VALLEY JUNCTION, Iowa (AP) -- Republican Michele Bachmann dwelled Monday on her Iowa roots, the theme of her only late-campaign television ad and a point she hit often on a door-to-door walk through a quaint business district outside Des Moines.
Fighting to fend off a caucus nightmare on Tuesday, Bachmann contrasted herself with all of her opponents and lobbed her hardest shot yet at Rick Santorum. The former Pennsylvania senator has rocketed to contender status while she has been stuck at the back of the GOP field, recent polls show.
Bachmann criticized Santorum for voting for a symbol of wasteful Washington spending, Alaska's "Bridge to Nowhere." She also jabbed him for once endorsing Sen. Arlen Specter, then a fellow Pennsylvania Republican who joined the Democratic Party in 2009. "Arlen Specter supplied the 60th vote that gave us Obamacare and gave us taxpayer-funded abortions. I never would have supported Arlen Specter, who is a pro-abortion candidate," she said.
Bachmann, the winner of a summer test vote in Iowa, is trying to rekindle a campaign spark and keep her White House hopes alive. Low on money, she didn't make it into the pre-caucus ad battle until Monday and even then wasn't airing it on every Iowa TV station.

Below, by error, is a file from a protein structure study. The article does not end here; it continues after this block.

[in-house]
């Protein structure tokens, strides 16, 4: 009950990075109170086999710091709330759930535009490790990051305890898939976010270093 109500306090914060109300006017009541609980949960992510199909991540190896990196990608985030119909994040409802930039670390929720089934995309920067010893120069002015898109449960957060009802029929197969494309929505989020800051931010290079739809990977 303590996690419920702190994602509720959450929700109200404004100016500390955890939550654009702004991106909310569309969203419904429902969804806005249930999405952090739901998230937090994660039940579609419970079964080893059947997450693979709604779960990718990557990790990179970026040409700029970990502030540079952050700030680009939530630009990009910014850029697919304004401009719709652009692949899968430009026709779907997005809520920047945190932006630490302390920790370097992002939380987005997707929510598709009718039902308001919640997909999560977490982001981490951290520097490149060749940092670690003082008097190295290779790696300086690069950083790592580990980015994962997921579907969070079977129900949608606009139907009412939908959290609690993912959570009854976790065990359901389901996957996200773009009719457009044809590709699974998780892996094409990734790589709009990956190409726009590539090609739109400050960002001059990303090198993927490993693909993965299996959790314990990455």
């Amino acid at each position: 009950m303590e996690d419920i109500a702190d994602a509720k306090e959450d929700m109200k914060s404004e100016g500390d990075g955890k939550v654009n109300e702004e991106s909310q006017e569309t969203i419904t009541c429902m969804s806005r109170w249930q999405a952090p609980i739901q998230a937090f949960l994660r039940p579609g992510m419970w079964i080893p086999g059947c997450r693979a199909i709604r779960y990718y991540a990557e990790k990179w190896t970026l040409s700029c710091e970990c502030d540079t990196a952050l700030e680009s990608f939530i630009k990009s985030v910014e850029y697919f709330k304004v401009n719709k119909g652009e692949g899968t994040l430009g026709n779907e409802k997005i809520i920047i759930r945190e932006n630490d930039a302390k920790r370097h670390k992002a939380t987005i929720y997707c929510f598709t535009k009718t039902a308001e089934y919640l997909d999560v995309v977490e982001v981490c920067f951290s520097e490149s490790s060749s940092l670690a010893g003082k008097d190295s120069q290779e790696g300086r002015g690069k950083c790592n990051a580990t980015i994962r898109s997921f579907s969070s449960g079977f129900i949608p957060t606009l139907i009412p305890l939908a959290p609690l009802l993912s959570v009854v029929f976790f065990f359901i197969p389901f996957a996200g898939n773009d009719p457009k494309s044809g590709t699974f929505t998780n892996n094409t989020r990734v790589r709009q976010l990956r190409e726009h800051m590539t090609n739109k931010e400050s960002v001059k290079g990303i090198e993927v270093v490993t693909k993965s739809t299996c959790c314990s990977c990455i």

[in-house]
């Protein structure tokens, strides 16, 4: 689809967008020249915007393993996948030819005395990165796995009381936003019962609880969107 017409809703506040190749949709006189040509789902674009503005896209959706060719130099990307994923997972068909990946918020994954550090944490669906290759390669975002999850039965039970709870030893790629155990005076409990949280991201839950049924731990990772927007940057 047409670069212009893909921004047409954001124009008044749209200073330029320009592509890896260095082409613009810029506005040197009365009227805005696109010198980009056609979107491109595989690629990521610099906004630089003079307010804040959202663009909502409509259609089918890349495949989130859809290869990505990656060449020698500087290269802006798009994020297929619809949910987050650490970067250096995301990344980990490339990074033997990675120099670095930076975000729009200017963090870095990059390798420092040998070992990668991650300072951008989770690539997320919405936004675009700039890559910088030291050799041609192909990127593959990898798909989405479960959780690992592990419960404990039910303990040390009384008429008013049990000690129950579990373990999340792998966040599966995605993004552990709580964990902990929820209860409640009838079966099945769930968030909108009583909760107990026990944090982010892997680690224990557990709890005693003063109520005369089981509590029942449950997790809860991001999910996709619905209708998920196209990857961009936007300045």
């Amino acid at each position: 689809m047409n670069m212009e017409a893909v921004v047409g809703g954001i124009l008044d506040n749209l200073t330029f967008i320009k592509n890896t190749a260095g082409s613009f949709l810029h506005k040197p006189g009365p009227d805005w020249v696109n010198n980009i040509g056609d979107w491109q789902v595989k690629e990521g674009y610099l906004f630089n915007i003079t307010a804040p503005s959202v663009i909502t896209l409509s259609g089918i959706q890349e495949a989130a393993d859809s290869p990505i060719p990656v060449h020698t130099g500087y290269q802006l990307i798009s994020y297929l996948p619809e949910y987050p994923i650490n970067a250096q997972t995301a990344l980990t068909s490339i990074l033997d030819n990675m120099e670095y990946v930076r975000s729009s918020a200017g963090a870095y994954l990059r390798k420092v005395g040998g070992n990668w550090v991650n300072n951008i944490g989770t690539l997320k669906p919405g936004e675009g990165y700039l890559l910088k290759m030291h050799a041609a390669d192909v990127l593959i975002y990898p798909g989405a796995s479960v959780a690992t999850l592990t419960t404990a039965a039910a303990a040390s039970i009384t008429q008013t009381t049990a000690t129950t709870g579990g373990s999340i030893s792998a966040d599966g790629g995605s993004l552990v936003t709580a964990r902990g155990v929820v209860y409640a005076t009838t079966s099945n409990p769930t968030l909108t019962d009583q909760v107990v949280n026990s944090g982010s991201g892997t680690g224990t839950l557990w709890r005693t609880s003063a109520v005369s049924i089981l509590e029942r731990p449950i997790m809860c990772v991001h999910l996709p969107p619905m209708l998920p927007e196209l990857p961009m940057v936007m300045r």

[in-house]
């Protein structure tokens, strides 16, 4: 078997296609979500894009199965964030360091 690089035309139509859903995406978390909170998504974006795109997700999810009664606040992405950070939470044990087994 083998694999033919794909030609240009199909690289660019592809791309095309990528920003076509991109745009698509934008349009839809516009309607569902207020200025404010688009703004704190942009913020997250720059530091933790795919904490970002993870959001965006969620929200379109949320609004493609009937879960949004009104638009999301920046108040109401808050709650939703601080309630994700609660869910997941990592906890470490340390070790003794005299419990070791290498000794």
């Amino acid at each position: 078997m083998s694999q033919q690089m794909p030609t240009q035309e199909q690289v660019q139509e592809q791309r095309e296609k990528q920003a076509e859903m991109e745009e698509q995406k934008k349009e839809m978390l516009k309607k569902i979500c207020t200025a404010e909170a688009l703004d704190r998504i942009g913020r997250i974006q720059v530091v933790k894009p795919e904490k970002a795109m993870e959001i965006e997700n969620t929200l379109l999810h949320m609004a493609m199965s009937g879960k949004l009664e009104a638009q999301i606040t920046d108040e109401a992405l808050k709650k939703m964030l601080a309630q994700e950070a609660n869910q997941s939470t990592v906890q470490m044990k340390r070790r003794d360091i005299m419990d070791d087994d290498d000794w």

The ad twice mentions Bachmann's Iowa heritage and calls her "one of our own."
Bachmann was born in Waterloo but later moved with her family to Minnesota, where she was elected to Congress in 2006.
While campaigning Monday, Bachmann stressed her native-state status.
"I believe without a shadow of a doubt that Iowans want to get behind their values and I believe I best represent their values," she said after fighting her way through thick crowds at some businesses.
Bachmann has bet on her support among evangelical Christian voters and said she expects full congregations to caucus on her behalf.
She insists she'll go on no matter what happens Tuesday night. She and her top campaign advisers have tickets to South Carolina -- opting to head there rather than New Hampshire, which votes one week from Tuesday, on Jan. 10. The Bachmann team will fly commercial rather than on chartered flights like other campaigns with more money at their disposal.
Supporters who greeted her Monday said they weren't giving up hope for a strong finish.
Larry and Mary Abbott, retirees from Des Moines, said they intended to caucus for Bachmann no matter what the polls reflect.
"I think the polls are wrong. I think the polls are skewered," Larry Abbott said.
The Abbotts said they were getting daily contacts from the campaign and were confident in her chances.
"People are going to be surprised," he said.
"I hope they are," added Mary Abbott.